So, once you start to look at those groups of people, you can start to see who's been influential. The young people who are engaged in far right discourses and very anti-European discourses in the Ukraine, the only way to reach them is through on-line influences. So, people working on social media platforms not really popular. So, here's the way we're starting to equip some of the actors to take the challenge of hate speech in the region. There's no sound. I'll give you a 30-second rundown. They occupy eastern Ukraine and they're having a comedy video of the western side of Ukraine trying to guess each other's slang. Simple piece of content, taking words from their childhood and put it together later on.
What's great about this content is it quickly generated 400,000 views from the eastern Ukraine, but we helped to hook up the western Ukraine influences with audiences in the occupied territories, instead of someone thinking about it, did see this content, could we start to construct a new relationship in the area?
Next slide, please? Oh, there we go. Some stats. Let's carry on through that. Next slide. The interesting part then is how do we scale that. We'll build together a network of around 100 influences stretching from central Asia to western Europe. You can push back against disinformation, hate speech, but we'll do it to the authenticity and the closeness to their audiences. One small example where you build up, identify the people who are close to the issue, the skills, the production capabilities to do something on a smaller level and scale it up to what we need on the networks. We connect them up with a range of universities, new sites and TV stations so they can start to push their message in to a much broader public discourse. One small example from a different part of the world. Can you press play on this? Cheers? I don't think you can see the subtitles. So, we'll skip over this video. We'll just leave it blank.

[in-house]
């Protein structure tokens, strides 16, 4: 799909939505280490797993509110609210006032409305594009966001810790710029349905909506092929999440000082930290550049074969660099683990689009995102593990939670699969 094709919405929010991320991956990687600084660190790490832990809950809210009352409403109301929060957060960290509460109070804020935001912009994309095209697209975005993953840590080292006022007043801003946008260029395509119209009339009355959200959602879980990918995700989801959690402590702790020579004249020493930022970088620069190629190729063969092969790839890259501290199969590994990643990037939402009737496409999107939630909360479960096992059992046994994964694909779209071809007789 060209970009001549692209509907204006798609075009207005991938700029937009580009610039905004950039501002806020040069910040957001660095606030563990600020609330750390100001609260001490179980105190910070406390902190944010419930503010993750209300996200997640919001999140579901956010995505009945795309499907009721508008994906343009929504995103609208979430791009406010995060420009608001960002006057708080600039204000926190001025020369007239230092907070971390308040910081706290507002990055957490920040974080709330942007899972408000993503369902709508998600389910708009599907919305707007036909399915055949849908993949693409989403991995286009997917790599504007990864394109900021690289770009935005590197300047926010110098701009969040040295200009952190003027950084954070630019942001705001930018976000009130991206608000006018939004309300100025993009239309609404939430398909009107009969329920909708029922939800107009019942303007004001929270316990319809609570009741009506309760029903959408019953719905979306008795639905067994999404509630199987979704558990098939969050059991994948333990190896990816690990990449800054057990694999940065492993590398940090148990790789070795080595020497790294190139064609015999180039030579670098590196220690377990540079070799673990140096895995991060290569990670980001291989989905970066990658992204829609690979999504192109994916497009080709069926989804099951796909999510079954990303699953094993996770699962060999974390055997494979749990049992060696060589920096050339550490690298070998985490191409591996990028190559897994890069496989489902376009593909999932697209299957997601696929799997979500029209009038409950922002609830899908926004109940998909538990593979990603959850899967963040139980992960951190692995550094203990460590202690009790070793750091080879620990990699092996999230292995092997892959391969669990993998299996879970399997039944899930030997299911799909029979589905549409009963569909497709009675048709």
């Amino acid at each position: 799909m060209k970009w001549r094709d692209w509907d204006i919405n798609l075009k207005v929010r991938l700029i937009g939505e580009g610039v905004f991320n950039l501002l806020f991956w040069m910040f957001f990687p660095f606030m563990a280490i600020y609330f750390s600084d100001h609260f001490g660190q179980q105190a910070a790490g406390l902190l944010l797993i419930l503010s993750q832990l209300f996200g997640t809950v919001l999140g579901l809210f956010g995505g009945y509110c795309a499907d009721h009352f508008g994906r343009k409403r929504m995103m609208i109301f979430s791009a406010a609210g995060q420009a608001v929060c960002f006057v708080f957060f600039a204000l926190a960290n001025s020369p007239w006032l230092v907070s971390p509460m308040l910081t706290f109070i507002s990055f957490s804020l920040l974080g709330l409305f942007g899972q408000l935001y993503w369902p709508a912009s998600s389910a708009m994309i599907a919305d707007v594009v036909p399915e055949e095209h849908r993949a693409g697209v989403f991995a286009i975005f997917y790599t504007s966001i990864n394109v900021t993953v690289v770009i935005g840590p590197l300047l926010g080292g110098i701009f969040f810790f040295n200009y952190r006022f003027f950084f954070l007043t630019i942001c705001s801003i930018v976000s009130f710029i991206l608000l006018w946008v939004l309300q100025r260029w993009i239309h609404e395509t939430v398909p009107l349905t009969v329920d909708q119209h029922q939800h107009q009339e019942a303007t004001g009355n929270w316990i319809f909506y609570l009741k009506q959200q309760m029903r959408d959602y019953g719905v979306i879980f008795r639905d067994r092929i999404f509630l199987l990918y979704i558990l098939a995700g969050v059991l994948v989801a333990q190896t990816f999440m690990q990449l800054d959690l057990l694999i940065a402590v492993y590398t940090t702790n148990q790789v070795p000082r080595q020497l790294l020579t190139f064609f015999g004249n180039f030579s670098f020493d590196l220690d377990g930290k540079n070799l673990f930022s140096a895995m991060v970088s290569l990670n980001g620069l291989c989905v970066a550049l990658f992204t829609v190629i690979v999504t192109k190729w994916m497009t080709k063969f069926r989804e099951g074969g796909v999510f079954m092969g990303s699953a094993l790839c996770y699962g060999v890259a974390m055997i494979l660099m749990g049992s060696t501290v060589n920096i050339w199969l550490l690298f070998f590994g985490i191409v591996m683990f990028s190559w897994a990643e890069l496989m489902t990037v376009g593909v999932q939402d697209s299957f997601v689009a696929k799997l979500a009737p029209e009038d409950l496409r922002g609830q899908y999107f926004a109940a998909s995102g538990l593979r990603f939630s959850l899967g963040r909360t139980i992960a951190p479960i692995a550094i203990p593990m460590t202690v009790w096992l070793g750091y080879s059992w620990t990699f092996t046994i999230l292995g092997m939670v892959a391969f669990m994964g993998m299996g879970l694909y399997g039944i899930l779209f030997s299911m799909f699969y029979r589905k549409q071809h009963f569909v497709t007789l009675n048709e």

So, this guy is a guy from Mosul. And he's talking about his experience when the -- when the liberation was happening. He said he was in Mosul and other people were in his house. He was talking about a soldier who brought some medicine with his family and he came with a bag of oranges and that moment of transformation where they met each other with the bag of oranges and medicine and what it did for his life. We found this guy, he had a huge amount of connections and within Mosul and he paid for the funerals of around 20 Shia Muslims from the south who were part of the Shia mobilizing militias, he paid for the funerals as part of the effort there. A very powerful and personal connection.
He was transforming his community at a local level. We want to put that in the national reconciliation discourse. So, he ended up with ten of the biggest on-line sites in Iraq to produce content. His story went viral across the country and managed to get the prime minister and the minister of defense to come and talk about this story and now he's been cited as a champion in the reconciliation process and the Sunni men who have been held in detention camps over a large period there.